India to allow tourists back into Kashmir

Frustration, anger and fear have been growing in Kashmir since Aug. 5, when the Hindu nationalist-led government of PM Narendra Modi stripped the region of its semi-autonomous status and imposed a curfew and a communications blackout. (AP)
Updated 08 October 2019

India to allow tourists back into Kashmir

  • The local government had instructed tourists and Hindu pilgrims to leave on Aug. 2
  • Kashmir’s pristine mountainous landscape, ski resorts, lake houseboats and apple orchards have long made it a tourist attraction

NEW DELHI: Authorities in Indian-controlled Kashmir are allowing tourists back into the region two months after ordering them to leave, citing security concerns.
The local government had instructed tourists and Hindu pilgrims to leave on Aug. 2, three days before India stripped the Muslim-majority region of its statehood and special semi-autonomous status.
The local government said in a statement Tuesday that the governor has decided after a security review to lift the restrictions on tourists, effective Thursday.
Kashmir’s pristine mountainous landscape, ski resorts, lake houseboats and apple orchards have long made it a tourist attraction.
India imposed a harsh security clampdown, cutting most communications and detaining thousands of people, after stripping the region of its special status.


Most licenses valid for Pakistan pilots working abroad: Regulator

Updated 16 July 2020

Most licenses valid for Pakistan pilots working abroad: Regulator

  • Airlines in 10 countries had demanded proof of valid flying licenses for their Pakistani pilots
  • In all, the foreign airlines asked for proof of 176 Pakistani pilot licenses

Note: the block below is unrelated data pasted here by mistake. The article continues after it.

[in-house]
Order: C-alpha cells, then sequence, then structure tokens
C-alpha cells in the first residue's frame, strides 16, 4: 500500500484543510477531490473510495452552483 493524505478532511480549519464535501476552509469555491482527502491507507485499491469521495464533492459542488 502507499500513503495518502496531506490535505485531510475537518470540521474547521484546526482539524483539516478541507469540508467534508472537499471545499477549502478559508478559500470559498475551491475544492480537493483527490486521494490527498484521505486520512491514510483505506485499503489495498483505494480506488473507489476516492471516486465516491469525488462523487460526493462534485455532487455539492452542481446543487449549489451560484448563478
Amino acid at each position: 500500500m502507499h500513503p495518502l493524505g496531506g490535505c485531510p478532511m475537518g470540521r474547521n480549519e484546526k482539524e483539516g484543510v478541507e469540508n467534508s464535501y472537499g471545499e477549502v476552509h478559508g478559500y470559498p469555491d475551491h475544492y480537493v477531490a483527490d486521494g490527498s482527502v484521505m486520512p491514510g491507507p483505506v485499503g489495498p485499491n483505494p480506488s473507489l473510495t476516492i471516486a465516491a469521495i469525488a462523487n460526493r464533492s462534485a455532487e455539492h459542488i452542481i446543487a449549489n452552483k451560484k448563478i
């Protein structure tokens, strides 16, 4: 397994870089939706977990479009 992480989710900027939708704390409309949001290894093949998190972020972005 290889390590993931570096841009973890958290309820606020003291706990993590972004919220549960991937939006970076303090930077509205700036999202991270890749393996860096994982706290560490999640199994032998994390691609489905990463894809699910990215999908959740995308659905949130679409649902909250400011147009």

KARACHI: Pakistani authorities said Thursday they had confirmed the credentials of almost all Pakistani pilots working for foreign airlines, as the country battles a scandal over aviator licenses.
Airlines in 10 countries had demanded proof of valid flying licenses for their Pakistani pilots after it emerged about a third of Pakistan International Airlines (PIA) aviators were holding “bogus or suspicious” licenses.
In all, the foreign airlines asked for proof of 176 Pakistani pilot licenses.
Of these, 166 “have been validated as genuine and certified by the CAA (Civil Aviation Authority) Pakistan as having no anomaly,” the agency said in a statement.
The “process for the remaining 10 shall be concluded by next week,” it added.
Pakistan’s aviation minister sent shockwaves through the industry last month by revealing that some 260 pilots had dubious licenses.
About 150 worked for state-owned PIA — almost one-third of the airline’s staff of 434 pilots.
The announcement came a month after a PIA plane crashed into houses in Karachi, killing 98 people.
Investigators have largely blamed the crash on the pilots, though both had valid licenses.
The 10 airlines asking for proof of valid Pakistani pilots’ licenses were from Turkey, the United Arab Emirates, Oman, Qatar, Kuwait, Bahrain, Turkey, Malaysia, Vietnam and Hong Kong, according to the CAA.